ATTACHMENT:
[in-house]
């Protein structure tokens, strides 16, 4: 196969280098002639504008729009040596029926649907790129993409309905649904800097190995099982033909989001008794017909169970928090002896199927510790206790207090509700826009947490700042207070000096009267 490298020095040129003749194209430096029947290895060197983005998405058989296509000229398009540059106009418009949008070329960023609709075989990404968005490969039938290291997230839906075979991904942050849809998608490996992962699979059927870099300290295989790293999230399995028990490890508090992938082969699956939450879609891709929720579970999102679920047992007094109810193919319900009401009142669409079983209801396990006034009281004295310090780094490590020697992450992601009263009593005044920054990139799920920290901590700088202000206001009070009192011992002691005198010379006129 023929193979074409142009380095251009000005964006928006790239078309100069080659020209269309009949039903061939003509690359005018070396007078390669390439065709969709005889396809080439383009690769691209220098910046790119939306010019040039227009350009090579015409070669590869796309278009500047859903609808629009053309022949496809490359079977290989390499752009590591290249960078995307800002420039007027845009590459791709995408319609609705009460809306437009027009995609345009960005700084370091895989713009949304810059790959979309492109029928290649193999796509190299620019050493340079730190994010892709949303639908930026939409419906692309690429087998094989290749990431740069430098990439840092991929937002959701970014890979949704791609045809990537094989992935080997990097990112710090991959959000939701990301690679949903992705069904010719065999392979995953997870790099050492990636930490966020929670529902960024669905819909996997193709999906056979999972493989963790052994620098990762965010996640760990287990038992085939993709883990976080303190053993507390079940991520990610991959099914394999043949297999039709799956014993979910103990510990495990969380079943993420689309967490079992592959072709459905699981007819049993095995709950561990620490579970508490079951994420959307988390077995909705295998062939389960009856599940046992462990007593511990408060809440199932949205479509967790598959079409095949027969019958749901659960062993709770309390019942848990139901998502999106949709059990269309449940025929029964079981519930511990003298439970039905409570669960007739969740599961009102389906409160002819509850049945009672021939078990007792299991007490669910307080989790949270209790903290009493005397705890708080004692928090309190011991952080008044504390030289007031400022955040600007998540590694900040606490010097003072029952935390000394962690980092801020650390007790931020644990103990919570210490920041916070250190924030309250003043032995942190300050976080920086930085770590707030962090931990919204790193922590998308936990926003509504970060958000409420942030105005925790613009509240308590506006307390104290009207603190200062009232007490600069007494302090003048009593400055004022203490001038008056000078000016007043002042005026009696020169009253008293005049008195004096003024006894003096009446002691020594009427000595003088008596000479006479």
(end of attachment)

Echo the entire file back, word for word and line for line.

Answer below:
[in-house]
């Protein structure tokens, strides 16, 4: 196969280098002639504008729009040596029926649907790129993409309905649904800097190995099982033909989001008794017909169970928090002896199927510790206790207090509700826009947490700042207070000096009267 490298020095040129003749194209430096029947290895060197983005998405058989296509000229398009540059106009418009949008070329960023609709075989990404968005490969039938290291997230839906075979991904942050849809998608490996992962699979059927870099300290295989790293999230399995028990490890508090992938082969699956939450879609891709929720579970999102679920047992007094109810193919319900009401009142669409079983209801396990006034009281004295310090780094490590020697992450992601009263009593005044920054990139799920920290901590700088202000206001009070009192011992002691005198010379006129 023929193979074409142009380095251009000005964006928006790239078309100069080659020209269309009949039903061939003509690359005018070396007078390669390439065709969709005889396809080439383009690769691209220098910046790119939306010019040039227009350009090579015409070669590869796309278009500047859903609808629009053309022949496809490359079977290989390499752009590591290249960078995307800002420039007027845009590459791709995408319609609705009460809306437009027009995609345009960005700084370091895989713009949304810059790959979309492109029928290649193999796509190299620019050493340079730190994010892709949303639908930026939409419906692309690429087998094989290749990431740069430098990439840092991929937002959701970014890979949704791609045809990537094989992935080997990097990112710090991959959000939701990301690679949903992705069904010719065999392979995953997870790099050492990636930490966020929670529902960024669905819909996997193709999906056979999972493989963790052994620098990762965010996640760990287990038992085939993709883990976080303190053993507390079940991520990610991959099914394999043949297999039709799956014993979910103990510990495990969380079943993420689309967490079992592959072709459905699981007819049993095995709950561990620490579970508490079951994420959307988390077995909705295998062939389960009856599940046992462990007593511990408060809440199932949205479509967790598959079409095949027969019958749901659960062993709770309390019942848990139901998502999106949709059990269309449940025929029964079981519930511990003298439970039905409570669960007739969740599961009102389906409160002819509850049945009672021939078990007792299991007490669910307080989790949270209790903290009493005397705890708080004692928090309190011991952080008044504390030289007031400022955040600007998540590694900040606490010097003072029952935390000394962690980092801020650390007790931020644990103990919570210490920041916070250190924030309250003043032995942190300050976080920086930085770590707030962090931990919204790193922590998308936990926003509504970060958000409420942030105005925790613009509240308590506006307390104290009207603190200062009232007490600069007494302090003048009593400055004022203490001038008056000078000016007043002042005026009696020169009253008293005049008195004096003024006894003096009446002691020594009427000595003088008596000479006479």